The two teams have occasionally exchanged draft picks, and even made a pretty high-profile trade a couple of years back when the Patriots acquired Bengals’ legend Chad Johnson for a couple of late-round draft picks.
So, it should come as no surprise if the two teams are looking over their respective rosters to see if it’s time to pull off another little exchange before the October 31 NFL trade deadline rolls around.
Tops on the list of potential trade candidates for the Bengals should be New England tight end Hunter Henry. At 6-foot-5 and 250 pounds, Henry is the quintessential red-zone target, and Cincinnati currently stands No. 18 in red-zone efficiency at just under 54%, according to Team Rankings.
And, with how the Patriots have been playing so far, there really has not been a lot of need for a red-zone tight end. New England had a total of eight red-zone trips through its first five games and got to the promised land just once in games three through five.
So far this season, Henry has caught 18 passes for 183 yards but had just one reception for seven yards against the Raiders on Sunday. He also has two touchdown catches. Henry is in the final year of his contract, and the Patriots may decide to take what they can get for him now.
Tight end should be a strong trade target for the Bengals, given the lack of development of their own starter Irv Smith Jr.
Smith, a former second-round pick of the Minnesota Vikings, has not proven to be a good fit for Cincinnati and has battled a hamstring injury. Meanwhile, Tanner Hudson, Smith’s replacement off the practice squad, has looked good in limited action.
The Bengals, meanwhile, have a couple of other pieces they could offer up in trade. Given the development of Jordan Battle into a starting-caliber safety, Cincinnati may consider putting Nick Scott, a free-agent acquisition over the off-season from the Los Angeles Rams, on the trading block.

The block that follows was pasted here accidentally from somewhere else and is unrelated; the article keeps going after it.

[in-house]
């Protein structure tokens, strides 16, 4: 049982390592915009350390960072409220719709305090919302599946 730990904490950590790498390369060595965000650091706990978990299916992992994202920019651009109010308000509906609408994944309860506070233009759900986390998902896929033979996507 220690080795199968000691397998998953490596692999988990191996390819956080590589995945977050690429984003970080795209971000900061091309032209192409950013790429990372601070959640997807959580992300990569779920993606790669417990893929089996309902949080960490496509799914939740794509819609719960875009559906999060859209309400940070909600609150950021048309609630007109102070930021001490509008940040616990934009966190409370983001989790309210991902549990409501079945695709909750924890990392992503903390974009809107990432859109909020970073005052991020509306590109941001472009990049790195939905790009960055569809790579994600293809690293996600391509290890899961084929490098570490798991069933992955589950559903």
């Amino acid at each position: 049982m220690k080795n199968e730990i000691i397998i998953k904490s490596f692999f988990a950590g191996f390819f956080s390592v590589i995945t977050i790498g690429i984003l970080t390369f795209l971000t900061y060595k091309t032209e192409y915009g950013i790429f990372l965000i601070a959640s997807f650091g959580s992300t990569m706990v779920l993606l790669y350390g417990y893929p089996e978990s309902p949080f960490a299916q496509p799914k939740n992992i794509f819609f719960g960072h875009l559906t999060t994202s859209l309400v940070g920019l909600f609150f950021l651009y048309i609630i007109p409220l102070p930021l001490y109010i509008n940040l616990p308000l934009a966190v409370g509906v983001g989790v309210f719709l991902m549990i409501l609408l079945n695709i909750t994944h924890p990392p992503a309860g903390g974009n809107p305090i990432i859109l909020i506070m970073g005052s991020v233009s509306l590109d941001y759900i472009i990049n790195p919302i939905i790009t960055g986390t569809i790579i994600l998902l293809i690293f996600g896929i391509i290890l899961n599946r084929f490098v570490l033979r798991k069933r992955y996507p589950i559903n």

In addition, cornerback Jalen Davis may have reached the end of the line in Cincinnati. Right tackle Jonah Williams, who is also in the final year of his contract, might also be up for grabs. Of course, should Cincinnati decide to move Williams, it would probably need to make another move to shore up the right tackle position. But, with former Bengal La’el Collins fully healthy and still unsigned, the answer to that problem might prove to be an easy one.
Despite assurances to the contrary, Perine has not seen much action for the Broncos so far this season. In last Thursday night’s loss to Kansas City, Perine was on the field for just nine of a possible 52 snaps and received just two targets. Through the first six games, he carried the ball only 24 times and had just 20 targets.
Perine should probably never have left Cincinnati in the first place, and the timing might be right to bring him back. It certainly doesn’t hurt to ask.
Another piece New England may be looking to move is 6-foot-3, 250-pound guard Michael Onwenu. In Onwenu’s first three seasons in the league, he earned grades of 84.3, 87.0, and 79.3. Onwenu has excelled at both guard spots and at right tackle during his career, and it is that position flexibility that would make him an excellent choice for the Bengals.
Cincinnati is having plenty of problems with its own left guard, Cordell Volson, and it is probably time for a change. Volson surrendered another sack on Sunday and looked lost on a number of other occasions in pass protection.